Soob

Politics, Foreign Policy, Current Events and Occasional Outbursts Lacking Couth

Saturday, December 08, 2007

The Humble Hugo Chavez


Following last weeks loss I'd thought Hugo Chavez to be uncharacteristically humble or "democratic" in accepting defeat without so much as a recount.

"I congratulate my adversaries for this victory"

Yesterday Newsweek ran an opinion piece by Jorge Castaneda that claims Chavez' humble acceptance was some rather fine acting and that the "narrow" defeat was apparently part of a face saving deal between Chavez and Venezuela's military.

But by midweek enough information had emerged to conclude that Chávez did, in fact, try to overturn the results. As reported in El Nacional, and confirmed to me by an intelligence source, the Venezuelan military high command virtually threatened him with a coup d'état if he insisted on doing so. Finally, after a late-night phone call from Raúl Isaías Baduel, a budding opposition leader and former Chávez comrade in arms, the president conceded-but with one condition: he demanded his margin of defeat be reduced to a bare minimum in official tallies, so he could save face and appear as a magnanimous democrat in the eyes of the world.

It would seem the former defense minister is not only an increasingly potent catalyst for the opposition but also maintains considerable sway in the highest echelon of Venezuela's armed forces. One wonders if Baduel is gearing up for a presidential run in 2012 as he's not only broken ranks with Chavez but also been quite vocal about it. His criticism culminating in a New York Times op-ed run just a day before the election in which he lambasted Chavez for his failures in leadership:

Exorbitant public expenditures, the recurrence of government deficits even at times of record-high oil prices, the extreme vulnerability of foreign investments, exceedingly high import tariffs, and our increased domestic consumption of fuel at laughably low prices are all signs of what lurks on the horizon. It now seems that, even without an appreciable dip in global oil prices, our economy may well come to a crashing halt. When it does, it will bring an end to the populism that the government practices and has tried to export to neighboring countries.

That last bit is especially interesting and one which Castaneda details, referring to the "fifth column" that Chavez enjoys in many of his neighboring countries and how it's been exascerbated and exploited by Chavez to keep other regional leaders "in check."

these leaders know Chávez can count on a fifth column in nearly every country in the region. Even while he denounces the policies of his opponents and throws vitriol in every direction, he also uses his nation's resources to befriend their constituencies. These acolytes are devoted to his ideals and, more important, to his funding. They are boisterous, or powerful, or both, and they can make life miserable for governments ranging from the emblematic left (Luiz Inácio Lula da Silva in Brazil) to the liberal right (Mexico's Felipe Calderón or Colombia's Alvaro Uribe).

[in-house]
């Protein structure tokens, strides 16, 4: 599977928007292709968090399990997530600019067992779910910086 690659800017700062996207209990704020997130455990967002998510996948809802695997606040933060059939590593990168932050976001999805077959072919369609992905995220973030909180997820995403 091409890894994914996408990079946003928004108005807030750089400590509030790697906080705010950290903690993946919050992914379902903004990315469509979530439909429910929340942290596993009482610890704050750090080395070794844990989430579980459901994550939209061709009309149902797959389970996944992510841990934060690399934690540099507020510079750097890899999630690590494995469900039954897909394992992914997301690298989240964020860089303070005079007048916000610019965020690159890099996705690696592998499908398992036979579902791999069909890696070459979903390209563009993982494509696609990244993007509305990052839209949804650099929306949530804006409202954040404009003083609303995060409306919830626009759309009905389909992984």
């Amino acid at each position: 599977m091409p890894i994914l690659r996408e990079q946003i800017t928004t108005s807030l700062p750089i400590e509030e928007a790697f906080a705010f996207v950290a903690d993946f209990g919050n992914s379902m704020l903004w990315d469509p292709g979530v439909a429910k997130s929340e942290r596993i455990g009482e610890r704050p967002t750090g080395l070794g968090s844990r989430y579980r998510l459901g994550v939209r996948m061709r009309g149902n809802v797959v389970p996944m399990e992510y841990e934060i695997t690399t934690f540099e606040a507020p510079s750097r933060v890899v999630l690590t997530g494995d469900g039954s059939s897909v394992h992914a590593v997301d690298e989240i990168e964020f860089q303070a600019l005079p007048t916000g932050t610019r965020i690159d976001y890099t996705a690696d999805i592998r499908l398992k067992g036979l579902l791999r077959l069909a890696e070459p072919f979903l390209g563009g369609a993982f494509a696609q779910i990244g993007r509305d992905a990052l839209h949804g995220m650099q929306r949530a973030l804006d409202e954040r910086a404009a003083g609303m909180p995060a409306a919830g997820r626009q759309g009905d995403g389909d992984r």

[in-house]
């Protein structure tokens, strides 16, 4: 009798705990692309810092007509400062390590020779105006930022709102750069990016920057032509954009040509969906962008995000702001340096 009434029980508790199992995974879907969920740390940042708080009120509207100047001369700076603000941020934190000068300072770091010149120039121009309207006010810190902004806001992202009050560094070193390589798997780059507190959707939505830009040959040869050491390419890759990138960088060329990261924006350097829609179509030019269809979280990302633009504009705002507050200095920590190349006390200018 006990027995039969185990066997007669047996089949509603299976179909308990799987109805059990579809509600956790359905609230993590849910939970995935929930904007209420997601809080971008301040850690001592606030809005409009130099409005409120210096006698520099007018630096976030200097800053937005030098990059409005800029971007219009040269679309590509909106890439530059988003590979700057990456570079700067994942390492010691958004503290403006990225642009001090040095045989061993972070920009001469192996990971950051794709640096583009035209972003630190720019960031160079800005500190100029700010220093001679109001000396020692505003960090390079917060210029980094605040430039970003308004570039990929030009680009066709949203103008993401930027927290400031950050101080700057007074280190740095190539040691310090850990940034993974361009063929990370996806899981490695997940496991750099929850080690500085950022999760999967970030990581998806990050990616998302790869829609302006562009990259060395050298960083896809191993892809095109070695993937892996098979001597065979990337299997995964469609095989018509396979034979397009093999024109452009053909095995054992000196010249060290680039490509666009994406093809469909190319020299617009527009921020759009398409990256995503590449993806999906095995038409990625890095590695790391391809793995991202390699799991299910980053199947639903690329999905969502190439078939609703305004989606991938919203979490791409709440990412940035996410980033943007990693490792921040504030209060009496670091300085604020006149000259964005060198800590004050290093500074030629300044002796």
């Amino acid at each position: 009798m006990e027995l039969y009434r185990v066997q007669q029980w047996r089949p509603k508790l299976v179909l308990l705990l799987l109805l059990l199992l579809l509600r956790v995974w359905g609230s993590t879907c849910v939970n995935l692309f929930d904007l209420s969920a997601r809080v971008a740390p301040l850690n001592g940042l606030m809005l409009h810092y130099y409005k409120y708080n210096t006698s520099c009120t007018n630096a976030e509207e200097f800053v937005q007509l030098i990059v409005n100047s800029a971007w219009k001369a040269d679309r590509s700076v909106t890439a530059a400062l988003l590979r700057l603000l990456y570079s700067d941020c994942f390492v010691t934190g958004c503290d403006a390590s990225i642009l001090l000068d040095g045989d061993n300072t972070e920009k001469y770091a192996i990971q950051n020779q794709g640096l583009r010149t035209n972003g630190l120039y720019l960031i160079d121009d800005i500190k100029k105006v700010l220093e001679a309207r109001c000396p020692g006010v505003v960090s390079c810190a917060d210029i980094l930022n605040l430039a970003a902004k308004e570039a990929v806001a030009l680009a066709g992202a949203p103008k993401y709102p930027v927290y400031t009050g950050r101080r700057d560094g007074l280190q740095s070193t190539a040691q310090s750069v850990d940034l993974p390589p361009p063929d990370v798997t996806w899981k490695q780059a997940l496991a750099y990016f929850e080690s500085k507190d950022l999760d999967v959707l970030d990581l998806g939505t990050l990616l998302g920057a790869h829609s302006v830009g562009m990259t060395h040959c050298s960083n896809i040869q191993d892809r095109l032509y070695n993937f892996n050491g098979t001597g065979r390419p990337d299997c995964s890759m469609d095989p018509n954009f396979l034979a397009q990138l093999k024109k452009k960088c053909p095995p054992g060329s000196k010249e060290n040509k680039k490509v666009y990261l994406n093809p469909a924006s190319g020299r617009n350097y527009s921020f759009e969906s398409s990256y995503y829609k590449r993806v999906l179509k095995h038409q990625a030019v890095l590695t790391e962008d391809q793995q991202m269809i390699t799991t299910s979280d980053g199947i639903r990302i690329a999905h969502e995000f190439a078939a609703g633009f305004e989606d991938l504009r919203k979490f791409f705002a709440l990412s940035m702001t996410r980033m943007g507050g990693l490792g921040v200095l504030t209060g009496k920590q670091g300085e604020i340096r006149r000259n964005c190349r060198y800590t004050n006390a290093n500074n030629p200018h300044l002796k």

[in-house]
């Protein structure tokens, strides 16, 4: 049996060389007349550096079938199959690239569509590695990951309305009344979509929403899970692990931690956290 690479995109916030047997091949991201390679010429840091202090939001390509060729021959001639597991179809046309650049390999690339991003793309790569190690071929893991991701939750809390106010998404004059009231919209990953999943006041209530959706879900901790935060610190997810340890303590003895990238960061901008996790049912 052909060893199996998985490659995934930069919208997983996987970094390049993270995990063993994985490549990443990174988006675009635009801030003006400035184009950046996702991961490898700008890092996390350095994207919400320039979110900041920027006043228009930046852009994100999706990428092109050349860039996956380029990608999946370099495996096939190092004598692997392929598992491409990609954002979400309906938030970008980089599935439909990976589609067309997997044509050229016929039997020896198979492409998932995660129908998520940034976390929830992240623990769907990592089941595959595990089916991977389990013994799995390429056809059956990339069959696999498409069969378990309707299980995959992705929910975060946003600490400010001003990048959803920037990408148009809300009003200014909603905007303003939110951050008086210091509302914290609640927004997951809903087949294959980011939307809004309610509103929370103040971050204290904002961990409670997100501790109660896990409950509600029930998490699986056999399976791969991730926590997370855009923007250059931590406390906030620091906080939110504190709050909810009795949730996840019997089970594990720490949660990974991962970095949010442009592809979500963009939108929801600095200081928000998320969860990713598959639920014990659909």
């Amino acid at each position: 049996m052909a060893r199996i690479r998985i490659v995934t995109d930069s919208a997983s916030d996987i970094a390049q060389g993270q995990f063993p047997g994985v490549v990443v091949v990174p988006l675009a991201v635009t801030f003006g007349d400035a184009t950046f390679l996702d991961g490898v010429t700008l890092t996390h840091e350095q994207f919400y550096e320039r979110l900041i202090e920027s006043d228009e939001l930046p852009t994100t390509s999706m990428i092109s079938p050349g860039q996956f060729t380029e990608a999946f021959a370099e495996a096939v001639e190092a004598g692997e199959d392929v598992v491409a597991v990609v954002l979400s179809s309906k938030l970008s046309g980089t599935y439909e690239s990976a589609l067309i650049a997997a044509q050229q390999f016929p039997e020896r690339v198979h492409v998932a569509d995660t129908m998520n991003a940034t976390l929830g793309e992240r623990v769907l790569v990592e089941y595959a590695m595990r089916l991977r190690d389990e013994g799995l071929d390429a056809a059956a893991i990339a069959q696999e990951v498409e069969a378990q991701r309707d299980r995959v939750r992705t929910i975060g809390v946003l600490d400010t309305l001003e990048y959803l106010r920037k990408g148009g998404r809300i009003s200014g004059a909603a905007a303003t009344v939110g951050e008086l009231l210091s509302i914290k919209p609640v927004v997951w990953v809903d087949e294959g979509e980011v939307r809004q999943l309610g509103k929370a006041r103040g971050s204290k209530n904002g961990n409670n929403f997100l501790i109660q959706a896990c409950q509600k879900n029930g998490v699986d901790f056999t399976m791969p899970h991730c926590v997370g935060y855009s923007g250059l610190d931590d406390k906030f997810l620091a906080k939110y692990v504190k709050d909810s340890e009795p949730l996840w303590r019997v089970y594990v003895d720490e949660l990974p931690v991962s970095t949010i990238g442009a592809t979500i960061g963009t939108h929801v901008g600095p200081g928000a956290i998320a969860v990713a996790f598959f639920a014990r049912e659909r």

An enlightening read. Chavez' growing political hegemony throughout the region looks to be facing foundational decay at home both in the defeat of his constitutional "reform" and a military sympathetic to at least one facet of the opposition. The next 4 years could bring Hugo Chavez some "interesting times."

4 comments:

Jacob Scott Hundley Kauffman said...

Wow, that sure is an interesting deal.

It's a peculiar site to see a military threatening a coup on behalf of the people's right to vote in un-corrupt elections.

Per Kurowski said...

My Venezuela is a world war one battlefield. Two deeply dug in trenches with about a quarter of the Venezuelans each, another quarter of the citizens running exposed in no mans land, and the final quarter of its people wandering around bomb shocked and oblivious to all in the neighboring woods.

I pray to God we will become a nation again.

Divisionism is the true weapon of mass-destruction!

subadei said...

jacob, I agree and wonder what the future holds for the Venezuelan military. Will they take on an increasingly custodial role a la Turkey? Or is this an anomaly?

Per,
Thanks for the comment and apt analogy. Have you got any opinions or insight on Raul Beduel?

SnoopyTheGoon said...

That is a big one, for sure. Many thanks. Need to brush up on the latest in Venezuela, it seems.